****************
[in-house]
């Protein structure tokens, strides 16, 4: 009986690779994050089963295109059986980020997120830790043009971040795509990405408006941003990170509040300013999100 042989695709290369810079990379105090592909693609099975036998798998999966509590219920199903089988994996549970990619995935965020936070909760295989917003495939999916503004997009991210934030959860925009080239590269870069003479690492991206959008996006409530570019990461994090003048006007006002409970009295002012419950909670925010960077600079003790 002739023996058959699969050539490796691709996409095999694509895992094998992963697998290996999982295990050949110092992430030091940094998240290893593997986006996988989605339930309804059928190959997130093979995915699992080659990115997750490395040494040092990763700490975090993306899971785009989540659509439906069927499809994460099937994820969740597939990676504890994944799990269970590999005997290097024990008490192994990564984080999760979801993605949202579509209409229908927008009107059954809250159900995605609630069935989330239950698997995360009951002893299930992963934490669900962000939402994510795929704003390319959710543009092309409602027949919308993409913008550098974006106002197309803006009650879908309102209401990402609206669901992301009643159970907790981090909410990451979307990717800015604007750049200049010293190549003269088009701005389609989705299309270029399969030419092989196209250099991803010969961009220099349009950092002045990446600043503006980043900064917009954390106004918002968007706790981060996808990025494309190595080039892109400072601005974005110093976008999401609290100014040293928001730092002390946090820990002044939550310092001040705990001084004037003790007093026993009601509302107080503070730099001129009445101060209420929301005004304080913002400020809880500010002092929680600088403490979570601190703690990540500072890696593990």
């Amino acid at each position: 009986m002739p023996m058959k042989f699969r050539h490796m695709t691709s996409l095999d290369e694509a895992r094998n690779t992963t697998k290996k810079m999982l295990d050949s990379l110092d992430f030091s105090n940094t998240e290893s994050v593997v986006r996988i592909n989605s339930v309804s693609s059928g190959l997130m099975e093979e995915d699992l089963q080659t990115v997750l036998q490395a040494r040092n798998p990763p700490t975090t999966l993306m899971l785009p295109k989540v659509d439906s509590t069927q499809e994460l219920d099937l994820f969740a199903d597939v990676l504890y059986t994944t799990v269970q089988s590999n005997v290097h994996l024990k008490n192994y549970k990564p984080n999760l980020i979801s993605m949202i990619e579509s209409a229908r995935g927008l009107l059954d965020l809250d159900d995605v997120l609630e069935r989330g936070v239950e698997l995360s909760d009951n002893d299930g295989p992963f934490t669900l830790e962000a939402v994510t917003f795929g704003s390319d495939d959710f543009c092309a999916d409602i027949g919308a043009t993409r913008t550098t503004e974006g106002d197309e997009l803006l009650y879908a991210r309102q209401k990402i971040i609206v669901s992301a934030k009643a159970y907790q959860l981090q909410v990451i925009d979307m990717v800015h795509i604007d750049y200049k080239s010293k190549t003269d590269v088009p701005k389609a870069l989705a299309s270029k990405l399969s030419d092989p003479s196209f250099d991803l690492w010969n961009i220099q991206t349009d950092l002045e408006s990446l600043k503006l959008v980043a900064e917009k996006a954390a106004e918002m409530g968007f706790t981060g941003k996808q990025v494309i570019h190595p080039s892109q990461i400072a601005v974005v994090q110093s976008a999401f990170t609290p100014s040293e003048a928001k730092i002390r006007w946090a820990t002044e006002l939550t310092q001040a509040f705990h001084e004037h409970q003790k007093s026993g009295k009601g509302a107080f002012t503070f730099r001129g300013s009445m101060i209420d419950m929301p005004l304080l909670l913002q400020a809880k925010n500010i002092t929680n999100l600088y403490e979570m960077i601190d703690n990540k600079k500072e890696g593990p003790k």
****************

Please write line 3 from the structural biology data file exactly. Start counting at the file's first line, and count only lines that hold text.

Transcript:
């Amino acid at each position: 009986m002739p023996m058959k042989f699969r050539h490796m695709t691709s996409l095999d290369e694509a895992r094998n690779t992963t697998k290996k810079m999982l295990d050949s990379l110092d992430f030091s105090n940094t998240e290893s994050v593997v986006r996988i592909n989605s339930v309804s693609s059928g190959l997130m099975e093979e995915d699992l089963q080659t990115v997750l036998q490395a040494r040092n798998p990763p700490t975090t999966l993306m899971l785009p295109k989540v659509d439906s509590t069927q499809e994460l219920d099937l994820f969740a199903d597939v990676l504890y059986t994944t799990v269970q089988s590999n005997v290097h994996l024990k008490n192994y549970k990564p984080n999760l980020i979801s993605m949202i990619e579509s209409a229908r995935g927008l009107l059954d965020l809250d159900d995605v997120l609630e069935r989330g936070v239950e698997l995360s909760d009951n002893d299930g295989p992963f934490t669900l830790e962000a939402v994510t917003f795929g704003s390319d495939d959710f543009c092309a999916d409602i027949g919308a043009t993409r913008t550098t503004e974006g106002d197309e997009l803006l009650y879908a991210r309102q209401k990402i971040i609206v669901s992301a934030k009643a159970y907790q959860l981090q909410v990451i925009d979307m990717v800015h795509i604007d750049y200049k080239s010293k190549t003269d590269v088009p701005k389609a870069l989705a299309s270029k990405l399969s030419d092989p003479s196209f250099d991803l690492w010969n961009i220099q991206t349009d950092l002045e408006s990446l600043k503006l959008v980043a900064e917009k996006a954390a106004e918002m409530g968007f706790t981060g941003k996808q990025v494309i570019h190595p080039s892109q990461i400072a601005v974005v994090q110093s976008a999401f990170t609290p100014s040293e003048a928001k730092i002390r006007w946090a820990t002044e006002l939550t310092q001040a509040f705990h001084e004037h409970q003790k007093s026993g009295k009601g509302a107080f002012t503070f730099r001129g300013s009445m101060i209420d419950m929301p005004l304080l909670l913002q400020a809880k925010n500010i002092t929680n999100l600088y403490e979570m960077i601190d703690n990540k600079k500072e890696g593990p003790k």